Please Don’t Tell Me That Hugo Chavez Was Great By Rudolf Ogoo Okonkwo

Somehow I was taken aback by the somber posturing of Africans on the death of Venezuelan President Hugo Chavez. It took a while before I understood what Chavez meant to many people living today in Africa and other Third World countries. It happens that Chavez was to them what Gaddafi was to me living in the 80s Africa.

As kids growing up in Nigeria in the 80s, Gaddafi’s greatness was so huge in our minds then that the Gaddafi that was killed like a chicken in 2011 had no semblance to the Gaddafi that we grew up holding in awe. The tale then was that Gaddafi was the best fighter pilot in all of Africa. When he travelled he was surrounded by these daredevil all female soldiers who were invincible to any radar. As kids, we were told that Gaddafi’s planes could summersault from one star to the other. The myth began to wear off the day in 1984 when cowboy Ronald Reagan sent in fighter jets to bomb Gaddafi’s home in Tripoli. We were told then that American pilots were tracking Gaddafi’s underwear right from Washington DC.

You can forgive us for believing all that nonsense. Those were the days before we could read the real stories in newspapers ourselves. Those were the days before the internet when we could not google UN reports and find countries indexes of development.  Those days we could not read tweets from Tripoli or join Facebook groups that could provide us with real information in real time. Those were the days when we measured achievement by the noise a country’s leader makes rather than the people’s standard of living and levels of freedom, life expectancy, education achievements and income differences. At the very formative age, when it came to leadership the default position was for most people to like the little guy who poked his fingers at the big guy.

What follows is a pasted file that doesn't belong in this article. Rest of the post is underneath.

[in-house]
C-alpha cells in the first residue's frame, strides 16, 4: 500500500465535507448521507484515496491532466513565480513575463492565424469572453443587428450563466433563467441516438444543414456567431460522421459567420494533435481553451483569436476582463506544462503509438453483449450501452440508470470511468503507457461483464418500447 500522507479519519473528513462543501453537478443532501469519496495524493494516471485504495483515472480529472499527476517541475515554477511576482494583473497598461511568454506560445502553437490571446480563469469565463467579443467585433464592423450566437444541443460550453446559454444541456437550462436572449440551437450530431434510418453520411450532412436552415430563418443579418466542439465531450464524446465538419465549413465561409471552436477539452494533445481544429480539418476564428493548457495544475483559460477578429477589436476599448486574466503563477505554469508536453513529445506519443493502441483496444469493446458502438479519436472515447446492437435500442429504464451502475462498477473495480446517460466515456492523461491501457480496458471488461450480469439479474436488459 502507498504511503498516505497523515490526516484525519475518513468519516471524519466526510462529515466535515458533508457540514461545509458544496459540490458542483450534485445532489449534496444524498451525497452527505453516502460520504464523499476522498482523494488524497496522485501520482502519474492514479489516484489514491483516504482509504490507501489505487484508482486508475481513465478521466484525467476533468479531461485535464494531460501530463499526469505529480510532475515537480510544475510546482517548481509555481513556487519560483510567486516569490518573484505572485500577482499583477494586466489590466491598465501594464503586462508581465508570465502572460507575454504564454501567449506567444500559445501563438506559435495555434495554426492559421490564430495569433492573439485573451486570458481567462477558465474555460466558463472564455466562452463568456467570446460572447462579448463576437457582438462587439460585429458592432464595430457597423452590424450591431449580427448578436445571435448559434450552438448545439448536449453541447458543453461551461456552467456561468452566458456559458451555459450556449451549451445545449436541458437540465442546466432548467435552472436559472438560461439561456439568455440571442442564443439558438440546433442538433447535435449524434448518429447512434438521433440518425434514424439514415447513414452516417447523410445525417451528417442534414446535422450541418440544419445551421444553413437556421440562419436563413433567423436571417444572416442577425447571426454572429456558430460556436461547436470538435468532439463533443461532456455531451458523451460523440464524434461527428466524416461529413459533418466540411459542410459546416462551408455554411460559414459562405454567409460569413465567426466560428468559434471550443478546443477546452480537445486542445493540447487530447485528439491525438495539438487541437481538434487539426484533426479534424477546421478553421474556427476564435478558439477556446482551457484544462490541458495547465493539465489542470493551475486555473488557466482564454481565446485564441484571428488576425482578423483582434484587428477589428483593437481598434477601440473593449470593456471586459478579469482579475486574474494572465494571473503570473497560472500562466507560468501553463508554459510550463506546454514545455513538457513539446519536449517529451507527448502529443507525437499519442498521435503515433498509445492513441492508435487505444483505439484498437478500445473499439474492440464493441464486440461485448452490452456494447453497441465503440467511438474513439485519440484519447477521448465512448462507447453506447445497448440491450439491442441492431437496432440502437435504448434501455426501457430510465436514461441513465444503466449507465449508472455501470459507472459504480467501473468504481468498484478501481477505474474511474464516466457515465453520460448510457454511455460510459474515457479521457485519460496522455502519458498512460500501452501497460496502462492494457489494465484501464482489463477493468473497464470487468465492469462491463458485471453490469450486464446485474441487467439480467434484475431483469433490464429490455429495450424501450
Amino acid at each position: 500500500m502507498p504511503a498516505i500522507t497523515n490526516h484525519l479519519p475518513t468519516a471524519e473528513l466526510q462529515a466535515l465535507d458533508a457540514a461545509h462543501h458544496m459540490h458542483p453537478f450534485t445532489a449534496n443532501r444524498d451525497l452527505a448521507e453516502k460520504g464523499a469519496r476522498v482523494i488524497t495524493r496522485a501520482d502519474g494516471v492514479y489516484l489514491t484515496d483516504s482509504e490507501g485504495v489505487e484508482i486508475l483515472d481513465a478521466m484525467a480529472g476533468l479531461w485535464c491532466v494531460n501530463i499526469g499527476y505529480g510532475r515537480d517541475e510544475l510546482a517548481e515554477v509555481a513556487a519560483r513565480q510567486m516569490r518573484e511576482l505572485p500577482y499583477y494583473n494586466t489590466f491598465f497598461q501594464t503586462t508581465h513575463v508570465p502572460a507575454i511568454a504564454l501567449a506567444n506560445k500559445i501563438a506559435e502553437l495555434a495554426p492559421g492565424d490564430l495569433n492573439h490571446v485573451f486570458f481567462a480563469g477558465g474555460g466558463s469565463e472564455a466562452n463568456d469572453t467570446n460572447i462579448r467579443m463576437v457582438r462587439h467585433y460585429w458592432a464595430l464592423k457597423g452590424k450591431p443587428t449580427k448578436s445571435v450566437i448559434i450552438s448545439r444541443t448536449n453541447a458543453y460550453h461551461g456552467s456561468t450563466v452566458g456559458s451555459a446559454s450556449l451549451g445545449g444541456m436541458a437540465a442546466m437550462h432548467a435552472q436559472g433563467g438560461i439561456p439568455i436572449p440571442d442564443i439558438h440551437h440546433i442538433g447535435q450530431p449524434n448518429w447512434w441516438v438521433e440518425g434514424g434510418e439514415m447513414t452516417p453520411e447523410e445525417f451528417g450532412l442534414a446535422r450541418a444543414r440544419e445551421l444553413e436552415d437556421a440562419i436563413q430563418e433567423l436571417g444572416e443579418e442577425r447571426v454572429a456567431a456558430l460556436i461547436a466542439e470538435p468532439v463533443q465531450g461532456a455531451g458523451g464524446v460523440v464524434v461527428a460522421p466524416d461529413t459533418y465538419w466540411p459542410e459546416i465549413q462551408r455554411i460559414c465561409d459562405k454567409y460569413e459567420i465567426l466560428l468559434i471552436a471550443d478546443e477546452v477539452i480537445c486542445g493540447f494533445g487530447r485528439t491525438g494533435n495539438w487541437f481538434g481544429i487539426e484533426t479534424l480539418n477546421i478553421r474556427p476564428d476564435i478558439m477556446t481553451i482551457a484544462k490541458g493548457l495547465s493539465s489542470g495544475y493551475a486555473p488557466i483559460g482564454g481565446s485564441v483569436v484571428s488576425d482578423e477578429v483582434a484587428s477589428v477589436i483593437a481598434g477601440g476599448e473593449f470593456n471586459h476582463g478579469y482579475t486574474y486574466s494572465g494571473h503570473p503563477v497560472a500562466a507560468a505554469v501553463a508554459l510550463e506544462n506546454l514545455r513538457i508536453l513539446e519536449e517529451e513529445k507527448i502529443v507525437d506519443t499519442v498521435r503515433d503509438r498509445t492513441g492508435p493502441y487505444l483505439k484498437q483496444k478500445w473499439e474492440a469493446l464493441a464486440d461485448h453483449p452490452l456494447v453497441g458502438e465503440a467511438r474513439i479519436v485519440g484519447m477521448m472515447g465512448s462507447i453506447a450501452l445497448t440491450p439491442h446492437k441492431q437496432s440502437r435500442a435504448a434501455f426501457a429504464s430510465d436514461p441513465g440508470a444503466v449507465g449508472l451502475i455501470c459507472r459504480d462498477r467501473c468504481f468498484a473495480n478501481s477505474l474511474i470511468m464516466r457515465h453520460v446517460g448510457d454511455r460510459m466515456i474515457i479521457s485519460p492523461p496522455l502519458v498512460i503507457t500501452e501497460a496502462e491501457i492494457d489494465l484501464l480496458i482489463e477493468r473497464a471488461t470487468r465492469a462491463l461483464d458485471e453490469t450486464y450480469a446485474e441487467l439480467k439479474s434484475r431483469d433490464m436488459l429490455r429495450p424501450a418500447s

Chavez’s claim to fame was that he challenged the United States. That he told truth to power. I must confess that I too enjoyed his theatricals, but I managed to separate it from the reality. His performance at the United Nation where he called then President George Bush a devil who left a smell of sulfur at the podium was probably the most hilarious. Unfortunately, I never considered how that performance would be seen and interpreted by people in Africa.

The African reaction to his death tells me that some people still confuse platitude with substance. Some people confuse showmanship with accomplishment. Don’t get me wrong: Chavez delivered some fundamental changes in Venezuela. In 14 years he was able to transform the order of things in his country by overthrowing U.S.-backed neo-liberalism. With a population of 29 million, GDP of $375 billion dollars and a per capita of $10, 610 and oil selling at over $100 a barrel, the quality of life of the poor improved significantly. But at some point replacing one order with another is not enough. The jury is still out as to whether the people of Venezuela are comparatively better off today than they were 14 years ago and whether the changes he made are sustainable and as such enduring. That question I must leave for Venezuelans to answer.